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Happy Birthday, Lewis Carroll

Release date: February 20, 2007

Lewis Carroll

In honor of the anniversary of Lewis Carroll (1832-1898), a new exhibit is on display in the library, just in front of the Service Desk. 

Lewis Carroll, pseudonym of Charles Lutwidge Dodgson (1832 - 1898), was born in Daresbury, Cheshire, and educated at Christ Church, Oxford, where he lectured in mathematics after 1855 and took orders in 1861.  His most famous book, Alice's Adventures in Wonderland  (1865), had its origin in a boat trip which he made with Alice Liddell and her sisters, the daughters of the Dean of his college, Henry George Liddell.  A sequel, Through the Looking-Glass and What Alice Found There, appeared in December 1871 (dated 1872). They were illustrated by Sir John Tenniel, and have since appeared in innumerable translations and editions. Their success among children was doubtless due to their cast of fantastic characters (Tweedledum and Tweedledee, the White Rabbit and the March Hare) and the fact that Carroll eschewed moralising. His other works include Phantasmagoria and Other Poems (1869), The Hunting of the Snark (1876), Rhyme? and Reason? (1883) and Sylvie and Bruno (2 vols, 1889 and 1893). Of his mathematical works Euclid and his Modern Rivals (1879) is still of interest. He was also a pioneer photographer, and took many portraits, particularly of young girls. His diaries appeared in 1953, and an edition of his letters in 1979.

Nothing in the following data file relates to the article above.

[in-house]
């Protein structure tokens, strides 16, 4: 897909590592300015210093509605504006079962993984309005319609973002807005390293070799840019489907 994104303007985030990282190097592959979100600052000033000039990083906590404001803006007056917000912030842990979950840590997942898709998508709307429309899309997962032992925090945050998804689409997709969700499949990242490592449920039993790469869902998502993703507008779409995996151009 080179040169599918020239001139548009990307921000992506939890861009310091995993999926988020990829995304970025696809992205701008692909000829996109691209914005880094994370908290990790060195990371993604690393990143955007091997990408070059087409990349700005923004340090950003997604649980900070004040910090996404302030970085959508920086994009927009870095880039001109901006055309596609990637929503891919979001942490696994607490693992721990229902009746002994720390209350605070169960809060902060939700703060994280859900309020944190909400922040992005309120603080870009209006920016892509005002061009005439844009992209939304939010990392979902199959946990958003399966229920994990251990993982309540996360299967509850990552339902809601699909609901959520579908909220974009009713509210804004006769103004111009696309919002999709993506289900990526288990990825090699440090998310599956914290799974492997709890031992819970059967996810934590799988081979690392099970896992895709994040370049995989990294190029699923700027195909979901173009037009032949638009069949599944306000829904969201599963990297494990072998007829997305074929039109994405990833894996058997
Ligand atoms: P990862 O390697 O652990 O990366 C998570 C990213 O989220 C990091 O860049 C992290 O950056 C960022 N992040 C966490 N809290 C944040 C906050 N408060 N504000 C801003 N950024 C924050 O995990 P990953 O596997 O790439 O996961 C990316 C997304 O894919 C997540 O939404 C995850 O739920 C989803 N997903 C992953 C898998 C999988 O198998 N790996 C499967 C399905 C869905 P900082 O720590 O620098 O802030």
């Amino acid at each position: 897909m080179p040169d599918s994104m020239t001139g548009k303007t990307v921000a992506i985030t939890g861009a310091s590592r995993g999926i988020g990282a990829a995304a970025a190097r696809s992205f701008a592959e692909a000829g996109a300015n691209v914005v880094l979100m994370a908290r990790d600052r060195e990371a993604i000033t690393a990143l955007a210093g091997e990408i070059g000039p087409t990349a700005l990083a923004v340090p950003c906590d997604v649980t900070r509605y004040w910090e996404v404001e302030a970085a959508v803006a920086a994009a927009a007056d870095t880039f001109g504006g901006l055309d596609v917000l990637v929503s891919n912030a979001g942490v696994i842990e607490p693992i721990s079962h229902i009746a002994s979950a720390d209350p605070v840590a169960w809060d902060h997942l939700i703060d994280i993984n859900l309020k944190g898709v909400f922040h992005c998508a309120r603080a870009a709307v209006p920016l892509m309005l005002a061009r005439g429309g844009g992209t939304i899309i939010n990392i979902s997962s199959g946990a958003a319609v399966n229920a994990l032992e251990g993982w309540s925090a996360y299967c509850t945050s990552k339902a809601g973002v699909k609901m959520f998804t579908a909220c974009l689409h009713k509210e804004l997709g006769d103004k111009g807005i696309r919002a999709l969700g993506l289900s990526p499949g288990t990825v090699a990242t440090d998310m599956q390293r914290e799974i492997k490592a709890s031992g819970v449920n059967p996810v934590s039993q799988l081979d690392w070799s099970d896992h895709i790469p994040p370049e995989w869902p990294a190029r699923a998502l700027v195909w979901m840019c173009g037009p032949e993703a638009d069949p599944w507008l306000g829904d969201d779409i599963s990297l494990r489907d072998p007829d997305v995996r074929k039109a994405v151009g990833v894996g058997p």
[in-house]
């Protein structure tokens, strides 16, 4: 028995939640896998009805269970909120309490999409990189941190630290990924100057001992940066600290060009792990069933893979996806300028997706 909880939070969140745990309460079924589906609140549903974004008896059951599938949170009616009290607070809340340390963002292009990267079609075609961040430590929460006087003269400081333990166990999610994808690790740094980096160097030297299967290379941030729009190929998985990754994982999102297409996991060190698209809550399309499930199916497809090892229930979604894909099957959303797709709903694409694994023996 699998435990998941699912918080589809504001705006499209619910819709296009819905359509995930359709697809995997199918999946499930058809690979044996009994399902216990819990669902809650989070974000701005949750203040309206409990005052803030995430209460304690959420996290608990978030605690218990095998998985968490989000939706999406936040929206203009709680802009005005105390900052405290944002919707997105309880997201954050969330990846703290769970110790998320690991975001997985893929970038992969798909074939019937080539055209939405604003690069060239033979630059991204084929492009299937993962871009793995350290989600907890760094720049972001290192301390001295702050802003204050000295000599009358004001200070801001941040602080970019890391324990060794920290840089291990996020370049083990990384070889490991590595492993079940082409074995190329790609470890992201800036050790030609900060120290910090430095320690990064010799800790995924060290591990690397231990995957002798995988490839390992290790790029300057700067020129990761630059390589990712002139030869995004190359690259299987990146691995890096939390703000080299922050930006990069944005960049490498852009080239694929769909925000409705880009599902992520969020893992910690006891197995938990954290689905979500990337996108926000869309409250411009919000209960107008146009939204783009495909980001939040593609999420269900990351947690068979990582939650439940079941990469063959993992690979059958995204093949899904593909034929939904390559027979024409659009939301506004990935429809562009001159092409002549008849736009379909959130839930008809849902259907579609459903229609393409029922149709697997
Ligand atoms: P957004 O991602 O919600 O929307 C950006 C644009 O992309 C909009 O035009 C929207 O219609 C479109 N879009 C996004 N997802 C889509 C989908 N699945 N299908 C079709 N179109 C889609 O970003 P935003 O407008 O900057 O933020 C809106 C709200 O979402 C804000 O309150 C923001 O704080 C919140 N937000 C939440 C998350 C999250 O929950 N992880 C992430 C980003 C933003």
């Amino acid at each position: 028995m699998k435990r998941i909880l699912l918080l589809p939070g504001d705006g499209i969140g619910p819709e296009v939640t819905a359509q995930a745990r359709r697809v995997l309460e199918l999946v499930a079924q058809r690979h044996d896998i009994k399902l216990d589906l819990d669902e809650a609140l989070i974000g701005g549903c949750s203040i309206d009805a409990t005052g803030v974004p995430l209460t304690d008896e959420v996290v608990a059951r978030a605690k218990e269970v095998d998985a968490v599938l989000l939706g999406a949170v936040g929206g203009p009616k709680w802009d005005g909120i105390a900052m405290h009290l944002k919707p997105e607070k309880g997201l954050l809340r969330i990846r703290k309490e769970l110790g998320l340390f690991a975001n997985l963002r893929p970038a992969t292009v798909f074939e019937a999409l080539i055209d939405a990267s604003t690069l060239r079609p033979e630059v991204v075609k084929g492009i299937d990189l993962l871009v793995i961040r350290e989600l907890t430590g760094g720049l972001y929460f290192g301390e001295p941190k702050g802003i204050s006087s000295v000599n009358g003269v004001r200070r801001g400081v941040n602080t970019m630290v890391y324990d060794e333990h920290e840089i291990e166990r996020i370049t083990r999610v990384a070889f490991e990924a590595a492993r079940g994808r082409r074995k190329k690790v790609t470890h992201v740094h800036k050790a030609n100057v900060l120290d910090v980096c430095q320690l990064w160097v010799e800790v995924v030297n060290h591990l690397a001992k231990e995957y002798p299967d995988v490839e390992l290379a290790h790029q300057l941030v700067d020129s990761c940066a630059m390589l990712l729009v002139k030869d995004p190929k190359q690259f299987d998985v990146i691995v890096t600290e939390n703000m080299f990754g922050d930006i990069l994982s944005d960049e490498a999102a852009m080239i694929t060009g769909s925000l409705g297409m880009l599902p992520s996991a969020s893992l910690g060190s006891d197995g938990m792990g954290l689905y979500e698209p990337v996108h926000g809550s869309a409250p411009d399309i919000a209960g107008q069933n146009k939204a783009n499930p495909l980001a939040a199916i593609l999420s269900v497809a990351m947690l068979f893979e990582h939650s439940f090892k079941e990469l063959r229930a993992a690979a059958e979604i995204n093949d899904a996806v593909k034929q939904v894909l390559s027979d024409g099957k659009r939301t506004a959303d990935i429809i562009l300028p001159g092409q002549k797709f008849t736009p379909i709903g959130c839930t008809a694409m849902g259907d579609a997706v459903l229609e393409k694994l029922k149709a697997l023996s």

From: Chambers Biographical Dictionary, © Chambers Harrap Publishers Limited 2003